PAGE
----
A truck driver may not know when to address a DPF regen warning, which can costs fleets days of downtime if it requires advanced service. Photo: Jim Park

A truck driver may not know when to address a DPF regen warning, which can costs fleets days of downtime if it requires advanced service. Photo: Jim Park

Parked forced regenerations of diesel particulate filters continue to frustrate and confuse drivers. Drivers under time constraints often tempt fate and continue their journeys, ignoring regen requests. A system derate or shutdown can sideline a truck for a couple of days if the DPF requires advanced service.

Newer post-2010 trucks are a little more forgiving in their warnings. 

“On older engines, before the advent of the SCR [selective catalytic reduction] system, drivers generally had three to four hours between the time the light came on and when you absolutely had to perform a regen,” says Scott Barraclough, Mack technology product manager. “Newer trucks offer at least eight hours from the time of the first alert and when it must be regen’d. That allows drivers to get through a shift or at least find a convenient time and place to park.”

The bad news is that there are still lots of older systems running around, and drivers need to be aware of different alerts and warnings on trucks of different makes, models and ages.

“Drivers need to be aware of the system on the truck and they must follow the prompts and instructions provided by the truck,” Barraclough says.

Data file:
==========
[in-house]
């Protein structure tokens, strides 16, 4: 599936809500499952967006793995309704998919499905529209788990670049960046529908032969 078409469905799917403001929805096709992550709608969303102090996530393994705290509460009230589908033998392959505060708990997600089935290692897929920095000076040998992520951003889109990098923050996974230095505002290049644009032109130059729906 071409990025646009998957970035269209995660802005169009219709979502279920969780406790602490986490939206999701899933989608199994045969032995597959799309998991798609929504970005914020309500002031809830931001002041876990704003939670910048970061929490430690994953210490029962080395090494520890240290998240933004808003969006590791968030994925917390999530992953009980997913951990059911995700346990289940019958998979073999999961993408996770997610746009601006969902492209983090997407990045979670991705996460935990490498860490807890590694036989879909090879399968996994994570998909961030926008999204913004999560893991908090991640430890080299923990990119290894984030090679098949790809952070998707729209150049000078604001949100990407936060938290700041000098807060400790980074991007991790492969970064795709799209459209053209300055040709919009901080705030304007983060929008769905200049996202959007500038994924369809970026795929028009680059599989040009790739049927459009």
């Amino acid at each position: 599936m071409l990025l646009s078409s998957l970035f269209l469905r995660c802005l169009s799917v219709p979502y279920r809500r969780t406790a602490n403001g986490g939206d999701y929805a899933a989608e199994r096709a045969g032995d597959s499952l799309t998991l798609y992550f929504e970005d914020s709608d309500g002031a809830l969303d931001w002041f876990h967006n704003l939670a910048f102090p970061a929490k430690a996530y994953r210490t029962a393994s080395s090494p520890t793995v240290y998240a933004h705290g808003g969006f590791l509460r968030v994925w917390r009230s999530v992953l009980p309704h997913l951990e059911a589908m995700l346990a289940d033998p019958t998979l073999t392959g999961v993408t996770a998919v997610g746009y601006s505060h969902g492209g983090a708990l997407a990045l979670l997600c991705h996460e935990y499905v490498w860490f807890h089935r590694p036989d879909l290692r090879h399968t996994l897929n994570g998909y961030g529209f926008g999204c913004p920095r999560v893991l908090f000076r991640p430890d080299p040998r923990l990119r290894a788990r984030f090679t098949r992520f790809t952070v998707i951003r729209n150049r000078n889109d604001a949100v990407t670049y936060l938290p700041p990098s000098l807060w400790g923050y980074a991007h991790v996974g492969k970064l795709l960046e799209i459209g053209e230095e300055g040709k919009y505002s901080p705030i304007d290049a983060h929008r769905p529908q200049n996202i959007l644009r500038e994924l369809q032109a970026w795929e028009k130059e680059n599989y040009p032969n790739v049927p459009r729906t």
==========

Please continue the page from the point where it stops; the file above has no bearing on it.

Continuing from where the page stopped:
Trucks should be equipped with instructions outlining the parked regen procedures to avoid confusion.

While drivers can’t influence the vehicle’s duty cycle, they should be mindful of the impact of behaviors such as idling.

“Light loads and stop-and-go driving certainly play a factor in DPF regeneration performance, as additional soot is created during erratic duty cycles and/or stop-and-go traffic,” says Kurt Swihart, Kenworth marketing director. “This, along with lack of exhaust heat from light engine loads and extended idling periods, will cause a need for more frequent regens.”

As well, drivers should report any make-up coolant or oil they use. Since the visible smoke from burnt oil or coolant can no longer be seen, adding fluids indicates that oil and coolant are going somewhere.

“Oil and/or coolant consumption all play a factor with DPF contamination and will result in the engine controller commanding more frequent regenerations,” Swihart says.

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